Covid vaccines: Oxford and Pfizer first doses just as effective in elderly with ...

One dose of the Covid jabs being deployed in Britain are up to 80 per cent effective at stopping already-ill elderly people from being hospitalised with the disease, fresh research shows.

Earlier this week, the first real-world analysis of the Oxford and Pfizer jabs in England found a single injection prevented eight in 10 over-80s from falling severely sick with the virus.

The latest study, by the University of Bristol, suggests the first dose works just as well in people of the same age who also have multiple underlying health woes. Scientists said the results were significant because they were in people least expected to be protected by the vaccine. 

They found the Oxford University/AstraZeneca jab prevented around 80.4 per cent of patients from being hospitalised with Covid two weeks after the first dose. A single shot of Pfizer/BioNTech's vaccine was estimated to be 79.3 per cent effective after 14 days. 

Researchers looked at 460 over-80s who had pneumonia or lung diseases, both of which make them extremely vulnerable to Covid. Many also had other conditions which drove up their risk even further.

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Professor Adam Finn, a medical expert at Bristol who led the research and a member of the UK's top vaccine advisory panel, said he expects the effectiveness of the jabs to be even higher in younger age groups.

Age is the biggest risk factor for the coronavirus and the vast majority of deaths and hospitalisations are in elderly people, which is why the UK prioritised jabs for over-80s and care home residents.

But having underlying health conditions also drives up the risk of the virus, which is why Britons with conditions such as heart disease, cancer and diabetes came after the elderly on the priority list.

A catalogue of data has confirmed the Covid vaccines in Britain's arsenal, even after just one dose, are even more effective in the real world than scientists could have hoped. 

Covid deaths in England are falling faster than gloomy SAGE advisers thought they would, through a combination of the vaccine roll out and lockdown, and some SAGE scientists have started to come round to the idea of easing restrictions faster.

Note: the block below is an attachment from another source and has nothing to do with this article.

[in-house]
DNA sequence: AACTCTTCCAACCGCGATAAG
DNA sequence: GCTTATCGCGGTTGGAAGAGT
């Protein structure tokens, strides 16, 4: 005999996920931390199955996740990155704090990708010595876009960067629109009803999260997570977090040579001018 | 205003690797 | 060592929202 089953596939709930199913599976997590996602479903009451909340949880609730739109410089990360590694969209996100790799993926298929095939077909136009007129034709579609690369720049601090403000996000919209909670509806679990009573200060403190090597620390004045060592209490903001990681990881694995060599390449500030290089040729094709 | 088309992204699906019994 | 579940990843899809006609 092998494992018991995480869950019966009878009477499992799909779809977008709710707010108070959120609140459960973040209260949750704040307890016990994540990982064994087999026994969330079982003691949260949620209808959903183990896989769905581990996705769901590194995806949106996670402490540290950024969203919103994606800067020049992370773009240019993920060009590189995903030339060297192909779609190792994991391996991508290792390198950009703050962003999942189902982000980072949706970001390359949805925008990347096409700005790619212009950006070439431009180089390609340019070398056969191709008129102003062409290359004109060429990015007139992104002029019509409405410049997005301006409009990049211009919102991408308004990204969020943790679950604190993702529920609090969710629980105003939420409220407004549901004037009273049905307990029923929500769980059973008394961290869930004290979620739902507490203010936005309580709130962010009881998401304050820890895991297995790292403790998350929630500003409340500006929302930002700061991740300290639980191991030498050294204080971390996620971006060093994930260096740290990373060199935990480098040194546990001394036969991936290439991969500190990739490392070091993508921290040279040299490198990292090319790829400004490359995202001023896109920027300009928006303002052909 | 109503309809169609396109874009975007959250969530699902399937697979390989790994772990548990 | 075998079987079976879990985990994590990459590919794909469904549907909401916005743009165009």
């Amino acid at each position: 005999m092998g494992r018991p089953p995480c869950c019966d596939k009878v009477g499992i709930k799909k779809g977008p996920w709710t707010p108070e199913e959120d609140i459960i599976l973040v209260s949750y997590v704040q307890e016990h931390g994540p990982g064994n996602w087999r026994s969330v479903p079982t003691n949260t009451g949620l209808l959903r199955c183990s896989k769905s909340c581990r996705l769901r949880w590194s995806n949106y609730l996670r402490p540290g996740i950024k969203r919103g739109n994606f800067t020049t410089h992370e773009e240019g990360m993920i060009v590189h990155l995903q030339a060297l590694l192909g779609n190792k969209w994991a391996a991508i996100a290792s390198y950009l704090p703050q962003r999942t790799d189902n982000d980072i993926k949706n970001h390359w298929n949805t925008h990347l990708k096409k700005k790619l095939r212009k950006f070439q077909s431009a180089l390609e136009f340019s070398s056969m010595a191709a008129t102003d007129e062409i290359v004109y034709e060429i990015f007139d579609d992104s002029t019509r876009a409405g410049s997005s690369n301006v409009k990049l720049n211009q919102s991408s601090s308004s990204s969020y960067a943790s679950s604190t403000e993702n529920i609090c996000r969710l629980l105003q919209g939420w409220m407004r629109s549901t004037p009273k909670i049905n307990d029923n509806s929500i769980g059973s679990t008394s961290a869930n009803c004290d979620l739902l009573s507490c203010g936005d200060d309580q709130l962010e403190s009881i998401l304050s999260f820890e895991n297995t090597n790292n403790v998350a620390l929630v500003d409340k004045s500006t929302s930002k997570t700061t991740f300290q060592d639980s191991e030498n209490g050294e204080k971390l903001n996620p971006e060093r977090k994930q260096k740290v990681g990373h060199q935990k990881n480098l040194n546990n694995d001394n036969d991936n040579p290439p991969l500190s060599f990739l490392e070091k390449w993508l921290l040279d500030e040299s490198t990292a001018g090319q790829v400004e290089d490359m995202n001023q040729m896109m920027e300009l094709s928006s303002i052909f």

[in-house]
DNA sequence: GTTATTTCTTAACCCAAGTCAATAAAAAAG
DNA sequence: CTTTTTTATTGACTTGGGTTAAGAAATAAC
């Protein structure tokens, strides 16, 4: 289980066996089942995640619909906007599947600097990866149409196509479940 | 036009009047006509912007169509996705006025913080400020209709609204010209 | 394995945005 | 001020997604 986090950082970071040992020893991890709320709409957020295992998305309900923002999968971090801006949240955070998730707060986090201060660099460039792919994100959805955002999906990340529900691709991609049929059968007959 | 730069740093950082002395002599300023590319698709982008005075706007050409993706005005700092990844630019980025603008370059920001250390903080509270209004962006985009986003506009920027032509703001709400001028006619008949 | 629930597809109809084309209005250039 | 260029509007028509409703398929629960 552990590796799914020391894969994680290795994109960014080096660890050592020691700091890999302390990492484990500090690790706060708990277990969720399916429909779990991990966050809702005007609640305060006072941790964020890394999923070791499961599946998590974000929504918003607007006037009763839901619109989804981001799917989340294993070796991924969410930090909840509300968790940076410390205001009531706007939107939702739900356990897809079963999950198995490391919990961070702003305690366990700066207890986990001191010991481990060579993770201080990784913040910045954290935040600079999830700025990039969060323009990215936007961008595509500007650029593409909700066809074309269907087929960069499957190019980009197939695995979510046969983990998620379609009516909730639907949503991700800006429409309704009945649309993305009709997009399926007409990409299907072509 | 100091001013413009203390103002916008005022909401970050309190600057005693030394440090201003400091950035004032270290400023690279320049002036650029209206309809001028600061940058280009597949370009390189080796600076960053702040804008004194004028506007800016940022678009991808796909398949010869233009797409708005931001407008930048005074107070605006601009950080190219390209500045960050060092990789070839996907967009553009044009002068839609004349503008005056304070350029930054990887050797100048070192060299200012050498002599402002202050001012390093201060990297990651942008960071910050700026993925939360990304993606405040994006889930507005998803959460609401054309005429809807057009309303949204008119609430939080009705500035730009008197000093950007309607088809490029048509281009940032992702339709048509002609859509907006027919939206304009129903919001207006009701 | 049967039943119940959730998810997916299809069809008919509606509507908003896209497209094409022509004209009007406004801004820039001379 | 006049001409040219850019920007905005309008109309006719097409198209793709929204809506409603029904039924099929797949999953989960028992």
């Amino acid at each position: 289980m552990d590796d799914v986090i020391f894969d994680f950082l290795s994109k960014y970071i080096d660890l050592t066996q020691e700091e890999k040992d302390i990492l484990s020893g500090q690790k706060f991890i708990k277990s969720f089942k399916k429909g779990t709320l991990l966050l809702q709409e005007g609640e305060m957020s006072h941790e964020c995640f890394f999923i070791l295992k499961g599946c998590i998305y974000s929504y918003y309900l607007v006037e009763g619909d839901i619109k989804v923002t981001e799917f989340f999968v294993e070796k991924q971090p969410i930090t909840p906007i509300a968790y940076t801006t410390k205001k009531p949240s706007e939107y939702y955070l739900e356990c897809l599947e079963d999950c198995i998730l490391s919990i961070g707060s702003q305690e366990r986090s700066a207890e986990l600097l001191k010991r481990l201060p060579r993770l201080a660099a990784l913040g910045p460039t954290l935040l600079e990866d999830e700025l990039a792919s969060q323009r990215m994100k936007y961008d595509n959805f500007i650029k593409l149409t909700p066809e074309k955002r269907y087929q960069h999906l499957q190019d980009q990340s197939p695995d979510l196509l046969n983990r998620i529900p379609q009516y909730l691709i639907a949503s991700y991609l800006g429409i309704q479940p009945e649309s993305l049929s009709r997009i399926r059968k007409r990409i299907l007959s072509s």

The study involved elderly adults admitted to University Hospitals Bristol and Weston NHS Foundation Trust (UHBW) and North Bristol NHS Trust (NBT) over December and January.

It included 466 people over 80, of whom 90 per cent were regarded as either frail or completely dependent on a carer.

'Many' of the patients were also suffering from other serious health conditions and diseases, the researchers said.

'Crude' and flawed formula used to divvy up Covid vaccine supplies around the UK 

A 'crude' and controversial algorithm is being used to divvy up Covid jab supplies around the UK, MailOnline can reveal.

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Department of Health bosses today confirmed officials deployed the Barnett formula to decide how many doses should be allocated to the devolved nations. 

The method — used in the Treasury since the 1980s to distribute public funding — is widely recognised as being flawed because it looks almost solely at population size. 

The Taxpayers' Alliance pressure group previously described the formula as a 'crude, back-of-the-envelope rule' because it doesn't consider different needs in different areas. 

It also doesn't account for a range of other factors, such as the number of elderly people, rates of poverty and ill health — all of which make people vulnerable to Covid and bump them up the vaccine priority list. 

The decision to use the strategy means England is receiving 84.1 per cent of vaccine shipments from Pfizer and AstraZeneca, Scotland 8.3 per cent, Wales 4.8 per cent and Northern Ireland 2.9 per cent. 

A source told MailOnline that the devolved nations agreed that, despite its flaws, the Barnett formula was 'the most efficient method of vaccine allocation across the UK', given the urgency of the pandemic.  

Public health experts said the UK's jab allocation strategy 'should have been stratified' so areas with larger elderly populations, like Wales, got more doses quicker.

But Professor Gabriel Scally, former director of public health for the South West of England, told MailOnline the success of the roll-out had 'probably nullified' any flaws in the Government's approach. 

Despite fears the Barnett formula could lead to some areas lagging behind due to fewer supplies of vaccines, latest official figures show the home nations are jabbing at roughly the same rate. 

Scotland has already given first doses to 97 per cent of over-70s, while England and Wales have jabbed 96 and 92 per cent of elderly residents, respectively. Equivalent age-related data for Northern Ireland is not yet available.    

Experts said the slightly lower uptake in Wales' uptake was unlikely to be significant enough to be attributed to the formula.

More than 20million people across the UK have been given the initial injection and 800,000 have received both doses. 

A successful roll-out and high uptake is at the heart of Boris Johnson's lockdown-easing plans, with a smooth programme essential to restrictions being relaxed fully by June. 

A UK Government spokesperson said: 'We have secured and purchased

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